As Associate, Investments, for Welsh Property Trust, Grant Campbell works as part of a team to source, underwrite, execute, manage and dispose of real estate investments.  He has been in the role for a year and half, but has been with the company overall for close to 6 years.  Campbell started out as a Financial Analyst in 2006, just prior to his graduation from St. Thomas.  In this position he underwrote potential acquisitions for the company.  In late 2007, he transitioned and took on a more active role as a Senior Financial Analyst with Welsh.  A key component in this position was that he was able to manage the overall financial analyst team at the company, overseeing work allocation and development.   As he continued to develop professionally in this position, he had the opportunity to dive deeper into the corporate finance and asset management realm. All of this knowledge eventually morphed into his role today as an Investment Associate with Welsh Property Trust, where he focuses on sourcing and underwriting investment opportunities, corporate level financial modeling in conjunction with Welsh Property Trust’s investment partners, and assisting with portfolio management.

A typical day for Campbell usually begins by scanning various real estate and finance publications, for notable transactions and industry developments.  The overall core of his job involves a lot of underwriting in ARGUS and Excel, as well as time on the phone, “I focus on underwriting both potential new deals and current assets that we own.  A lot of the day can be spent talking with brokers in various markets where we currently own or are looking to buy, to discuss activity relating to our buildings or to discuss transactions that are for sale or have recently sold.  We are always trying to find opportunities.  To sum the position up – ARGUS, Excel, a time on the phone, property tours and lots of conversation internally amongst our team members – ultimately trying to find ways to add value to the Welsh Property Trust portfolio,” says Campbell. Continue Reading

Real Estate Programs, UST Program News

Four Real Estate Professionals Complete the Professional Certificate in Commercial Real Estate

PCCRE Graduation Ceremony

The Shenehon Center for Real Estate, in conjunction with the University of St. Thomas Center for Business Excellence has named 4 inaugural recipients of the Professional Certificate in Commercial Real Estate.  The following recipients earned the Certificate on May 16, 2012, after completing the PCCRE program:

Sherry Hottinger, Supervisor of Mortgage Loan Administration, Thrivent Financial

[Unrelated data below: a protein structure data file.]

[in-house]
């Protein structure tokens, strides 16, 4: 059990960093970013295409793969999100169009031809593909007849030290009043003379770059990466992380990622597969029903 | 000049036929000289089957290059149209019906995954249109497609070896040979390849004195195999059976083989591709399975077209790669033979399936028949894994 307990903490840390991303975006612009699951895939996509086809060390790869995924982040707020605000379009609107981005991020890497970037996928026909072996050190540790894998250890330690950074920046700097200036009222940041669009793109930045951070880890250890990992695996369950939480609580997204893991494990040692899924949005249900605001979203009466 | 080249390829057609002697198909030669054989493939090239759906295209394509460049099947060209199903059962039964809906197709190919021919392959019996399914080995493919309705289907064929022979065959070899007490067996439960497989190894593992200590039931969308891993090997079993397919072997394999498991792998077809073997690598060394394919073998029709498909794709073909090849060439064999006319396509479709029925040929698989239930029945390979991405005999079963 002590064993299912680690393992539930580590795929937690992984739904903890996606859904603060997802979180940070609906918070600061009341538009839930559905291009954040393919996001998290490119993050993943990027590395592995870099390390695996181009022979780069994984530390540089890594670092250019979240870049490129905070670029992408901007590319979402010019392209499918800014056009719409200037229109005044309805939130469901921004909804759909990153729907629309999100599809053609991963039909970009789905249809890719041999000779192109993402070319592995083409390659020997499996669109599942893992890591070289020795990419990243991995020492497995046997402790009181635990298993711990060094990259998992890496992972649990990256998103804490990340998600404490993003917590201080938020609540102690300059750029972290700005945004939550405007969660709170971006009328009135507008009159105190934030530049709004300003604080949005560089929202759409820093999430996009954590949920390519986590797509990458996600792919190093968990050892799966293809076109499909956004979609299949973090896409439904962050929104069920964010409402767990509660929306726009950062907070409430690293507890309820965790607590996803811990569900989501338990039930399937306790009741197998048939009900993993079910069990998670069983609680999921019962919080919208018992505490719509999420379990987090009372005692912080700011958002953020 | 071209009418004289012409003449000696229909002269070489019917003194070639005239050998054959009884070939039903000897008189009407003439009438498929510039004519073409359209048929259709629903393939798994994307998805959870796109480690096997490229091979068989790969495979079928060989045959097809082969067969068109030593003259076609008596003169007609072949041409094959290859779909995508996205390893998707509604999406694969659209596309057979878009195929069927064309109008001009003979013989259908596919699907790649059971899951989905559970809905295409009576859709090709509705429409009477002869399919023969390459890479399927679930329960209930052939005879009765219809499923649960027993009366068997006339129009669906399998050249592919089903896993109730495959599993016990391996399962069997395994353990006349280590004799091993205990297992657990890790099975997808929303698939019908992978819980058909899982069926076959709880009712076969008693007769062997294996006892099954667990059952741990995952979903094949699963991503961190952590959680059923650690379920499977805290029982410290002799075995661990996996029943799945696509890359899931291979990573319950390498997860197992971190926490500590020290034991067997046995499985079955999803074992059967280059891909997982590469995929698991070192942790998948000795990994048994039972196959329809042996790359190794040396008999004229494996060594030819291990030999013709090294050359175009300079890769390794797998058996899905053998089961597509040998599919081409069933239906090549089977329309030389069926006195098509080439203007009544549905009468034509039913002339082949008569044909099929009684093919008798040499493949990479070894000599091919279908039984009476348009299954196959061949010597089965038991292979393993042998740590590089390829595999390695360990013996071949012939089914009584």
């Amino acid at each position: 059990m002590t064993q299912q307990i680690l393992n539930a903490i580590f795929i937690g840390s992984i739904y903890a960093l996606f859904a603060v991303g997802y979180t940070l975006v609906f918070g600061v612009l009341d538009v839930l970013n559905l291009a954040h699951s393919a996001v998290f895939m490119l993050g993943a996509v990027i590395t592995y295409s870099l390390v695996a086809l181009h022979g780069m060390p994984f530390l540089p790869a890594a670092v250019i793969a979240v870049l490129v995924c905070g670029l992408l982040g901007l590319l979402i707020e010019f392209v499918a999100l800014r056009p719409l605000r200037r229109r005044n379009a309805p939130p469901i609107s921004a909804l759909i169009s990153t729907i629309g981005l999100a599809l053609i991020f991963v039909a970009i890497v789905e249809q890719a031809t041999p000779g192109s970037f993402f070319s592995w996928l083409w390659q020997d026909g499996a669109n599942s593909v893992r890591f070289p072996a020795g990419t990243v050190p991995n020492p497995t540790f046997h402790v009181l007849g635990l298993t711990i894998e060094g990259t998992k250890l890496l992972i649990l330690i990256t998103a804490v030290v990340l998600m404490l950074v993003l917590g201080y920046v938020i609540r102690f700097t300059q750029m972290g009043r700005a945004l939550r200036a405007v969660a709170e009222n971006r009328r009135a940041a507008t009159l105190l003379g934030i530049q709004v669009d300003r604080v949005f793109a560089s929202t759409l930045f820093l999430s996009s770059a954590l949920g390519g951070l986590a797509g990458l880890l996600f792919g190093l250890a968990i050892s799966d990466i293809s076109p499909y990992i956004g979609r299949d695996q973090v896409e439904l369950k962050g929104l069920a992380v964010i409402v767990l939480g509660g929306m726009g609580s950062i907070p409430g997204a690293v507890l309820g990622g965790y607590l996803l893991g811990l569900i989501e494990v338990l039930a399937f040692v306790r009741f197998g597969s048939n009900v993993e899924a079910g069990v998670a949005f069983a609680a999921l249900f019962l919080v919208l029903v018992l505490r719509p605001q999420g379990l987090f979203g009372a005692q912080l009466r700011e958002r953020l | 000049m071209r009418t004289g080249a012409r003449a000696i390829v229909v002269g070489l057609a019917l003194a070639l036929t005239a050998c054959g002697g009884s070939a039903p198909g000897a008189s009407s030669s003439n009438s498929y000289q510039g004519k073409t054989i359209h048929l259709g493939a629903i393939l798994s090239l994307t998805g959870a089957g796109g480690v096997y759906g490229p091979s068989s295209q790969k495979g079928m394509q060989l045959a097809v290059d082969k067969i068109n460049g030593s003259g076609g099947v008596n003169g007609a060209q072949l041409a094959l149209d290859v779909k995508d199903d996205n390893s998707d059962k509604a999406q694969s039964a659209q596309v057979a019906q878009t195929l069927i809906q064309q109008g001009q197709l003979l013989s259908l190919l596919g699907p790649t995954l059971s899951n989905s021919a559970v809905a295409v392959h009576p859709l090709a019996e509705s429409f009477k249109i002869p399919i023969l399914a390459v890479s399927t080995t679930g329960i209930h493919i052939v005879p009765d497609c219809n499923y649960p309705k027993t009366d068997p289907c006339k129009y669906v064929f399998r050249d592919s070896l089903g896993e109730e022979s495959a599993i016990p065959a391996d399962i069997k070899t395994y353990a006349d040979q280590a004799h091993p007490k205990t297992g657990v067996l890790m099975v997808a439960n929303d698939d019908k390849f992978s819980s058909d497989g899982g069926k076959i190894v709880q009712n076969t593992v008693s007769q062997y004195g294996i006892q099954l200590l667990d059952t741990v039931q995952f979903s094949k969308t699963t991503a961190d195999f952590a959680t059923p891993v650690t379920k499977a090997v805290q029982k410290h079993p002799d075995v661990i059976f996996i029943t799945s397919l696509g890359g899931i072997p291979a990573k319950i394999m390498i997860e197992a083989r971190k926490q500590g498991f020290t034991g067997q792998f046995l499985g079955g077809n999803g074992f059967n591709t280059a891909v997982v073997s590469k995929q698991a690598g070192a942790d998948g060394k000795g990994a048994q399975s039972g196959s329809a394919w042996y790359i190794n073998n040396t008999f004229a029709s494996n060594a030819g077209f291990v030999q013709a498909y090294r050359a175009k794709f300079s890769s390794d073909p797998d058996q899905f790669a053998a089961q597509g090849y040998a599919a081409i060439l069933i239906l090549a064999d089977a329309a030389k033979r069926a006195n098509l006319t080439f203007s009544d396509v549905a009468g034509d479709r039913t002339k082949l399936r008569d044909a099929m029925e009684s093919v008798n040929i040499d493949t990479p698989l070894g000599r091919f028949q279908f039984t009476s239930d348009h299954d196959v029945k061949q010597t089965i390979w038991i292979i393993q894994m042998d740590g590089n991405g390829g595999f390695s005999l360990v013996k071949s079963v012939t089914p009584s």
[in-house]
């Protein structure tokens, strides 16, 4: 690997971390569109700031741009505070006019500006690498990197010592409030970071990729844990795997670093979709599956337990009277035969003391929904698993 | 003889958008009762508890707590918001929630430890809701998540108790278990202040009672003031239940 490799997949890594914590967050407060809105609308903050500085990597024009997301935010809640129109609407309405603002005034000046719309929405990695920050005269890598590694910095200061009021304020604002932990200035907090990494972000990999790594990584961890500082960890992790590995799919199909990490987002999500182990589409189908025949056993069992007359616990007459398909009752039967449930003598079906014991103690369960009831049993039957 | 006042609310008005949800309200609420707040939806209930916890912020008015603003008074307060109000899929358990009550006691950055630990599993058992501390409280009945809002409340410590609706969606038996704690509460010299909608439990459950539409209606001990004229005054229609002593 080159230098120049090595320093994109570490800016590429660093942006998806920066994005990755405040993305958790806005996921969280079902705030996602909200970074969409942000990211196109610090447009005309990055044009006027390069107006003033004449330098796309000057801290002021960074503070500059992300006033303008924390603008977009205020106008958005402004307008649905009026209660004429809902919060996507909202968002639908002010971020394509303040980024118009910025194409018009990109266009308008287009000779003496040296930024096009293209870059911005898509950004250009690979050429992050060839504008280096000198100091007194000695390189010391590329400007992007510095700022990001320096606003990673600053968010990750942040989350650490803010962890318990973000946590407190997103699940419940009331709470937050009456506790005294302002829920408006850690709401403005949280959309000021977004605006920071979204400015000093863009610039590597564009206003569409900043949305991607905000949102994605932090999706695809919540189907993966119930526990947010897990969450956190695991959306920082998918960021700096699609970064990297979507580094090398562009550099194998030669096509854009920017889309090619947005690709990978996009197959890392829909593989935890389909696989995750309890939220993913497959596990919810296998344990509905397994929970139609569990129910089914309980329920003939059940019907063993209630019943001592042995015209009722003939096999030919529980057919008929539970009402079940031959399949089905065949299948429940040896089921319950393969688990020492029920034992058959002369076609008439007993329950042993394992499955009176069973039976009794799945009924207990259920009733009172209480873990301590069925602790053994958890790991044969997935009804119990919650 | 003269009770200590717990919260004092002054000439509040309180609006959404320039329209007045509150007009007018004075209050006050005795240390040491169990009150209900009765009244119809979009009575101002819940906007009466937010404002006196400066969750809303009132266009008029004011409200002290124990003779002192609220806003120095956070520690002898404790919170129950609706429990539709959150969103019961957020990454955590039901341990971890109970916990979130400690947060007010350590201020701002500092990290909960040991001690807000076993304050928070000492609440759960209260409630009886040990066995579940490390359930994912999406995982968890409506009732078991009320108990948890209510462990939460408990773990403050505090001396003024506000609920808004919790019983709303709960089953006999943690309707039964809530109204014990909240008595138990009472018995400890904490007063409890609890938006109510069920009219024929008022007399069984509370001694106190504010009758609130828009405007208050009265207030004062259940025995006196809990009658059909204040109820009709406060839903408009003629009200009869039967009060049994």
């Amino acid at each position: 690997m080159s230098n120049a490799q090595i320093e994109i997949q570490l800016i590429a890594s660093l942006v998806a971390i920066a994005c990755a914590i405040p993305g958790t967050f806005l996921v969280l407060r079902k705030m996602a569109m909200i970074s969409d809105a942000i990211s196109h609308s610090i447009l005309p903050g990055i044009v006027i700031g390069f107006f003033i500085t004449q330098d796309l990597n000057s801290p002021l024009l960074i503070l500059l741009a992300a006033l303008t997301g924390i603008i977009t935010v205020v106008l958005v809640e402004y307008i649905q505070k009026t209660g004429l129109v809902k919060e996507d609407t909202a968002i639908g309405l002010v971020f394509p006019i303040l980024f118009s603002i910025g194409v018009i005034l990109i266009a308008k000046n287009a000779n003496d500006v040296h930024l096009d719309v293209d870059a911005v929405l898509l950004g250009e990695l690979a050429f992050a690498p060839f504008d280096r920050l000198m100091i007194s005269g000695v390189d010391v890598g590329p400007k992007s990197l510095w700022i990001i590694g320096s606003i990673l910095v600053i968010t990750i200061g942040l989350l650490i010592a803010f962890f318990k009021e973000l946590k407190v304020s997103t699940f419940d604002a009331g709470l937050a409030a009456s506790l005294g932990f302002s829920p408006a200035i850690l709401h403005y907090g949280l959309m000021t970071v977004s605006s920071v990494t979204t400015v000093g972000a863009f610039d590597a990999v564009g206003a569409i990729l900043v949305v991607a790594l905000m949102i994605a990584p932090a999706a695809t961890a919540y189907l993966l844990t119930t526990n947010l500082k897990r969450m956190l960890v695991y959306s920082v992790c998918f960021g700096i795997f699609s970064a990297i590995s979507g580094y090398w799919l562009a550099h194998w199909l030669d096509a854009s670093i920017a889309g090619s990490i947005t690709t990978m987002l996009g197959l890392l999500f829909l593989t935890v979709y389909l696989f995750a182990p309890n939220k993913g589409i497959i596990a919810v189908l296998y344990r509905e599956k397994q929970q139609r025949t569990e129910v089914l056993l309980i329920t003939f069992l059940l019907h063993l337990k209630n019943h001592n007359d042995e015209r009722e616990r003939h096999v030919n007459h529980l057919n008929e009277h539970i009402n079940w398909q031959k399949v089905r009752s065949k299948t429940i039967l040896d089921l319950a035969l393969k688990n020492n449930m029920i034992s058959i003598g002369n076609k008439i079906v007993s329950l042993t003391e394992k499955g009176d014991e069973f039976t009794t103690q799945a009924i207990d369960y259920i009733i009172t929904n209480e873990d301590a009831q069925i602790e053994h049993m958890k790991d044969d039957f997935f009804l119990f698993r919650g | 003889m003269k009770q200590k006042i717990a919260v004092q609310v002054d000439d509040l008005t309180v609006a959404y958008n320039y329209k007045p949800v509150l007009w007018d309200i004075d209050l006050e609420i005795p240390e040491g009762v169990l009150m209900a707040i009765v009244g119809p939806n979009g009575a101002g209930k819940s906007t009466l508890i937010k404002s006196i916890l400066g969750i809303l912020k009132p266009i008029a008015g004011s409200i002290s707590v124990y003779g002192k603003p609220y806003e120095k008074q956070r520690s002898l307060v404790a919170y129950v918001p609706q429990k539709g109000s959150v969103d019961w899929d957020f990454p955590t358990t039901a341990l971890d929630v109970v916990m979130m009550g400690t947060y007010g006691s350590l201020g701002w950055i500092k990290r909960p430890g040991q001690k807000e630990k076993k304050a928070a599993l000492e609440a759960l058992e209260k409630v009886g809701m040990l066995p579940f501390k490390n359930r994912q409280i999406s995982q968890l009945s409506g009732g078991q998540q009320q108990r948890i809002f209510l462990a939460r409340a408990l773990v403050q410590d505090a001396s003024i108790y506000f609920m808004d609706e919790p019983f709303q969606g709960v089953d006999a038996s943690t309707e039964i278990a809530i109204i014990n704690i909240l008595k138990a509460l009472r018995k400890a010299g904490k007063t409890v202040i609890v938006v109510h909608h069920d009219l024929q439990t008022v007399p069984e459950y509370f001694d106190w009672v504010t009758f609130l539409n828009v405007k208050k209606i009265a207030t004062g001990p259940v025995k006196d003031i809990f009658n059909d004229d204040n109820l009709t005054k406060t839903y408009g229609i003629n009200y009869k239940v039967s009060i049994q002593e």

Larry Reger, Sales Broker, Coldwell Banker Burnet
Lisa Sigman, Senior Commercial Loan Closer, Thrivent Financial
Melanie Walsh, Residential Appraiser,  Walsh Appraisals, LLC

The University of St. Thomas Shenehon Center for Real Estate developed the Certificate as a strategy for professionals to keep up with market changes; the program aims to strengthen the foundation of those enrolled for the betterment of their careers, and it is designed for professionals who work within the commercial real estate industry as well as for those making a transition into it.  The six programs provide a comprehensive background of best practices in commercial real estate in the areas of Valuation, Urban Land Economics and Market Analysis, Commercial Real Estate Finance, Investment and Income Analysis, Asset Management, and Legal Aspects of Real Estate and Governmental Controls.  For more information on the Professional Certificate in Commercial Real Estate, visit

Residential Real Estate, Residential Real Estate Index, UST Real Estate in the News

St. Thomas real estate analysis: lower-priced homes are ‘flying off the shevles’ right now

April’s active market for single-family homes priced under $14o,000 is one of several positive signs for the Twin Cities’ real estate market.

While it’s not a term often used to describe the housing market, a University of St. Thomas real estate professor observed that “the market for single-family homes priced under $140,000 has become quite active. They are flying off the shelves right now,” said Herb Tousley, director of real estate programs at the university.

The finding was one of several signs of a healthier housing market that were outlined in the UST Residential Real Estate Index, a monthly analysis of the 13-county Twin Cities area prepared by the Shenehon Center for Real Estate at St. Thomas’ Opus College of Business.

Tousley said that new listings for the lower-priced homes are coming onto the market at a rate of about 1,100 per month and they are being sold at a rate of about 900 t0 1,000 per month.

“The number of homes on the market in this price range has steadily been declining since the beginning of the year,” he said. “Although many of these homes are foreclosures and short sales, there are several types of buyers, including first-time homeowners and investors, who are purchasing these properties at a fast clip.” Continue Reading

Commercial Real Estate, UST Real Estate in the News

May 2012 Commercial Real Estate Survey: Pessimism in the Twin Cities Commercial Real Estate Market